Policy framework for water conservation/efficiency and energy efficiency will lead to making India a water frugal economy and meeting the Sustainable Development Goals (SDGs)
Strategies introduced to improve existing management models by working on demand management including usage of water efficient fixtures, reduction in non-revenue water (NRW) and also operation, maintenance and monitoring of these systems
Energy efficiency is not only for sustainable urban water management but also a tool for carbon mitigation in cities
Water sensitive urban design and planning approach can lead to mainstreaming intervention for water and resource efficiency leading us to becoming a water prudent society
New Delhi, December 27, 2016: Centre for Science and Environment (CSE) has proposed the first ever comprehensive policy framework for mainstreaming water conservation as well as energy efficiency in urban water and wastewater in India. This proposal was launched during a national seminar on “Mainstreaming Sustainable Urban Water Management: Issues and Challenges in policy and practice” organised by CSE in New Delhi. The seminar was attended by representatives of state and non-state agencies, including government representatives from the Ministry of Urban Development, Central Public Health and Environmental Engineering Organisation (CPHEEO), Bureau of Energy and Efficiency (BEE) and engineers and private consultants in the field of water and wastewater management in India.
Speaking at the seminar, Suresh Kumar Rohilla, Programme Director, CSE said that global freshwater availability has dramatically declined from 5177 cubic meters to 1869 cubic meters in the past 50 years, where India was declared ‘water stressed’ in the year 2011. He further stressed on the intensifying waste and water supply challenges of the existing 8000 urban centres in India, where the marginally poor sections of society will suffer the most. He also said that the need of the hour is to move towards a water frugal society. Only then can we talk about really becoming smart.
U.P. Singh, IAS, Additional Secretary Water Resources & National Mission for Clean Ganga (NMCG) pushed the need for understanding the challenge first before designing the solution and that the need of the hour is to plan holistically rather than adopting a narrow-framed approach. He added that water conservation is essential for Nirmal Dhara and Aviral Dhara for most of the rivers in India. He further stressed that building toilets alone would not solve the pollution problem, and that treatment and reuse of both septage and sewage becomes more critical.
V.K. Chaurasia, Advisor, CPHEEO highlighted the urgency of effectively and sustainably designing cities in the planning phase. He said that the Ministry of Urban Development has estimated that a fund of Rupees 18 lakh crores is required to address water supply and sanitation in India. Stressing on the importance of demand management, Chaurasia said that allocating this budget to water supply and sanitation in India is nearly impossible as there are other competing sectors that demand funds as well. He emphasised on capacitating Urban Local Bodies (ULBs) which are currently deficient in terms of skills and resources.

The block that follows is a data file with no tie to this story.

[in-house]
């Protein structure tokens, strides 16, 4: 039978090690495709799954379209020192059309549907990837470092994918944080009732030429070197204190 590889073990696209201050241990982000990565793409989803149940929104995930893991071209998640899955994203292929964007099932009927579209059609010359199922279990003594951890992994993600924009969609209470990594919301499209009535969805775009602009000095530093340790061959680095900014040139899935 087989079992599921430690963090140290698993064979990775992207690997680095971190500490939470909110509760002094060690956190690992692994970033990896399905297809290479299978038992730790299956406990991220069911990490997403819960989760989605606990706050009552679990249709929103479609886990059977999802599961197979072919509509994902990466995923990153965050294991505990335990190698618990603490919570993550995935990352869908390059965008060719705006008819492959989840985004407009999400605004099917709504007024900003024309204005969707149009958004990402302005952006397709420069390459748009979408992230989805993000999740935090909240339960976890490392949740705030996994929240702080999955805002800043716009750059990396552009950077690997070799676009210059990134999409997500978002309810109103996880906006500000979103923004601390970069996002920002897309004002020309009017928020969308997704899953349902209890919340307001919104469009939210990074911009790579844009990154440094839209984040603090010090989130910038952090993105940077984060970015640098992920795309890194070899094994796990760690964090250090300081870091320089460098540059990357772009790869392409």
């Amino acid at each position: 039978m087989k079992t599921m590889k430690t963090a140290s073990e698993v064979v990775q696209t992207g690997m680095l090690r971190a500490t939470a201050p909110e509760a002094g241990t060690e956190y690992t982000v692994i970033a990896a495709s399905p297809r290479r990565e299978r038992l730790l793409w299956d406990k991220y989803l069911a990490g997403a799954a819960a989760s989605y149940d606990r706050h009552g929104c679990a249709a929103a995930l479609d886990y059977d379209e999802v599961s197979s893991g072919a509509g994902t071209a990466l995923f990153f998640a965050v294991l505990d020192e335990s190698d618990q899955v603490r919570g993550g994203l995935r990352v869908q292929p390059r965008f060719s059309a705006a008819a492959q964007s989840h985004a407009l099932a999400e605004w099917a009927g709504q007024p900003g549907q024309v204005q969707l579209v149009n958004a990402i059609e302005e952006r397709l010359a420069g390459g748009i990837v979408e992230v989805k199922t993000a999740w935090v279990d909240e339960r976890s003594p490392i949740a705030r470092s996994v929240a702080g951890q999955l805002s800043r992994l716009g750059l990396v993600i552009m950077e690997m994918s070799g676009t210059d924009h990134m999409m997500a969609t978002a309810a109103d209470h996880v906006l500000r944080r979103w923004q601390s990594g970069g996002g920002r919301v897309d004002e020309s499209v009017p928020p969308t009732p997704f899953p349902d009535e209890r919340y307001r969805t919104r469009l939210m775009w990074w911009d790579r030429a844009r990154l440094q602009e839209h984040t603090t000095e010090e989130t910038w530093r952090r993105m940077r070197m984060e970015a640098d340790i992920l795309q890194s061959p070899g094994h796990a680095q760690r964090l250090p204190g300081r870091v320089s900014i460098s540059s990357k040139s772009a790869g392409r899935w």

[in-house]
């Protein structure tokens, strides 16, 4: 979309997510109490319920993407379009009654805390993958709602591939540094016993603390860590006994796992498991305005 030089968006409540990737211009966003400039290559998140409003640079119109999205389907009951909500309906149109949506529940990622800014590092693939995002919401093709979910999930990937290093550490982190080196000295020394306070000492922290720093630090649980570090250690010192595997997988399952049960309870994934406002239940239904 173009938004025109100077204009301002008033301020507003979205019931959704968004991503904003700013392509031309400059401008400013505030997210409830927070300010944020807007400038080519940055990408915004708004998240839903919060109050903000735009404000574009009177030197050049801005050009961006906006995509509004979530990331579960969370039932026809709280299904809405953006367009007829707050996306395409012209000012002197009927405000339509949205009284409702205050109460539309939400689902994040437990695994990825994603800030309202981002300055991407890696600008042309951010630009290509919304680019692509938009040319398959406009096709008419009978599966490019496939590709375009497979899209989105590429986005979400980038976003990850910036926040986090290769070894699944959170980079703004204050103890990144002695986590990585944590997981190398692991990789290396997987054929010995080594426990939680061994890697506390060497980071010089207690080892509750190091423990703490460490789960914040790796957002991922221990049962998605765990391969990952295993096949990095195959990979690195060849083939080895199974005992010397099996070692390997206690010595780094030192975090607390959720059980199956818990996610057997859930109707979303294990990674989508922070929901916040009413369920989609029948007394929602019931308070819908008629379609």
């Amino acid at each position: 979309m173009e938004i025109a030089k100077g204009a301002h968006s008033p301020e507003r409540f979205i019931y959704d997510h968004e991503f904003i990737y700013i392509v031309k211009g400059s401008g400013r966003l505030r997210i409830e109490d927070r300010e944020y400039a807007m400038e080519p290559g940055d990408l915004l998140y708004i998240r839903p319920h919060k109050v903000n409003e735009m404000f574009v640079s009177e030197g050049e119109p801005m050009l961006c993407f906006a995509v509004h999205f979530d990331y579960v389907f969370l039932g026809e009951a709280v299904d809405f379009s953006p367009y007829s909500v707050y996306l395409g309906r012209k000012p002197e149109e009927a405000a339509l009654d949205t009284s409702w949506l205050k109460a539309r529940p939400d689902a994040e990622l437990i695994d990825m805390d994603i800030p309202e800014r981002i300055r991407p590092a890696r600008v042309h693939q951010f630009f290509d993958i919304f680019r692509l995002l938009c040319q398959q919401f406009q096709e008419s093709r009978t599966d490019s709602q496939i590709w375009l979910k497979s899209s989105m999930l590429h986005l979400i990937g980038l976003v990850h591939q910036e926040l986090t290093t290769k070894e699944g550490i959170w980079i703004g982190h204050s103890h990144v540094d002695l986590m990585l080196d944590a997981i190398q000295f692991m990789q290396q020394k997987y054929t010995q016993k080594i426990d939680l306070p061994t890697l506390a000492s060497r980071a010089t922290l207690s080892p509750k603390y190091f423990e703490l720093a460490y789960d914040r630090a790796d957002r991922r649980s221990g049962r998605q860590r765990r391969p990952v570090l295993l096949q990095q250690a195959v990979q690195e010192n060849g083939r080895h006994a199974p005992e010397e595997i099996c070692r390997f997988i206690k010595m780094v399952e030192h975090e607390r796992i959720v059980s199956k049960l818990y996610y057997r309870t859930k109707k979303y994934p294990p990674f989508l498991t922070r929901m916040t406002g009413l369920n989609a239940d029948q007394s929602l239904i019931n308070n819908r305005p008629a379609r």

With regard to the solution for these challenges, Mahreen Matto, Programme Manager, CSE explained that the existing water management framework in India is conventional and orthodox, and is not sustainable. Matto highlighted the need to devise creative strategies to make the water management model in India more sustainable and more decentralised.
- Need to incorporate energy efficiency in planning and design stage of water supply and wastewater system by investing in solutions that have multiple benefits for multiple physical systems (water, wastewater, storm water, energy).
- Water conservation should be evaluated as a holistic approach to capitalise on technological improvement and omnipresent sources such as rainwater, treated wastewater with due cognizance to behavioural change.
- Water efficiency measure should include usage of water efficient fixtures, xeriscaping and reducing non-revenue water (NRW)
- Rainwater harvesting is another traditional yet effective way of improvement in supply of water resources by increasing the groundwater levels
- In-situ water augmentation needs to be considered through local recycle and reuse of wastewater and conservation and protection of water bodies
- Behavioural aspects of water conservation should demonstrate change in the mindset of communities towards saving water through awareness generation and water pricing regulation
- During the planning stage, a decentralised approach could be adopted for water and wastewater management that reduces dependency on energy intensive conveyance systems
- At every stage of water and wastewater management the use of energy efficient devices should be considered.
For more information on this, please contact Mahreen Matto, firstname.lastname@example.org, 98680180045